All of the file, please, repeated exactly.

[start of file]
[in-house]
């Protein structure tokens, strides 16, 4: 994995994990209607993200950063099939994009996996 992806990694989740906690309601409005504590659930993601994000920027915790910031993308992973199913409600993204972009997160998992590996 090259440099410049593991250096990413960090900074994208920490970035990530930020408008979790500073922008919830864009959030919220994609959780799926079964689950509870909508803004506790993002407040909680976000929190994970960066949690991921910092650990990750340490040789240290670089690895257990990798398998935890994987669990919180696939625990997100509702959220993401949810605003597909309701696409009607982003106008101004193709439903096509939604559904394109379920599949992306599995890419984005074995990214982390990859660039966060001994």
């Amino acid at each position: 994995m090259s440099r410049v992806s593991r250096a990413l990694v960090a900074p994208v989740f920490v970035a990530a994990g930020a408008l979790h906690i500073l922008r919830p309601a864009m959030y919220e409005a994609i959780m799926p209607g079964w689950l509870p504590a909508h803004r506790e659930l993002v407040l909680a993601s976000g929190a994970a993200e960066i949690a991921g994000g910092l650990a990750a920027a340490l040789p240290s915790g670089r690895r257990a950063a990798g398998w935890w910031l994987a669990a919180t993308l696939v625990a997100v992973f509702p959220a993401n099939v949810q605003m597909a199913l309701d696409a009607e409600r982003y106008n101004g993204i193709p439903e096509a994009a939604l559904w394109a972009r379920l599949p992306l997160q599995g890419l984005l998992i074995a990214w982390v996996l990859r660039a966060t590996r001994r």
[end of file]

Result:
[in-house]
């Protein structure tokens, strides 16, 4: 994995994990209607993200950063099939994009996996 992806990694989740906690309601409005504590659930993601994000920027915790910031993308992973199913409600993204972009997160998992590996 090259440099410049593991250096990413960090900074994208920490970035990530930020408008979790500073922008919830864009959030919220994609959780799926079964689950509870909508803004506790993002407040909680976000929190994970960066949690991921910092650990990750340490040789240290670089690895257990990798398998935890994987669990919180696939625990997100509702959220993401949810605003597909309701696409009607982003106008101004193709439903096509939604559904394109379920599949992306599995890419984005074995990214982390990859660039966060001994």
């Amino acid at each position: 994995m090259s440099r410049v992806s593991r250096a990413l990694v960090a900074p994208v989740f920490v970035a990530a994990g930020a408008l979790h906690i500073l922008r919830p309601a864009m959030y919220e409005a994609i959780m799926p209607g079964w689950l509870p504590a909508h803004r506790e659930l993002v407040l909680a993601s976000g929190a994970a993200e960066i949690a991921g994000g910092l650990a990750a920027a340490l040789p240290s915790g670089r690895r257990a950063a990798g398998w935890w910031l994987a669990a919180t993308l696939v625990a997100v992973f509702p959220a993401n099939v949810q605003m597909a199913l309701d696409a009607e409600r982003y106008n101004g993204i193709p439903e096509a994009a939604l559904w394109a972009r379920l599949p992306l997160q599995g890419l984005l998992i074995a990214w982390v996996l990859r660039a966060t590996r001994r």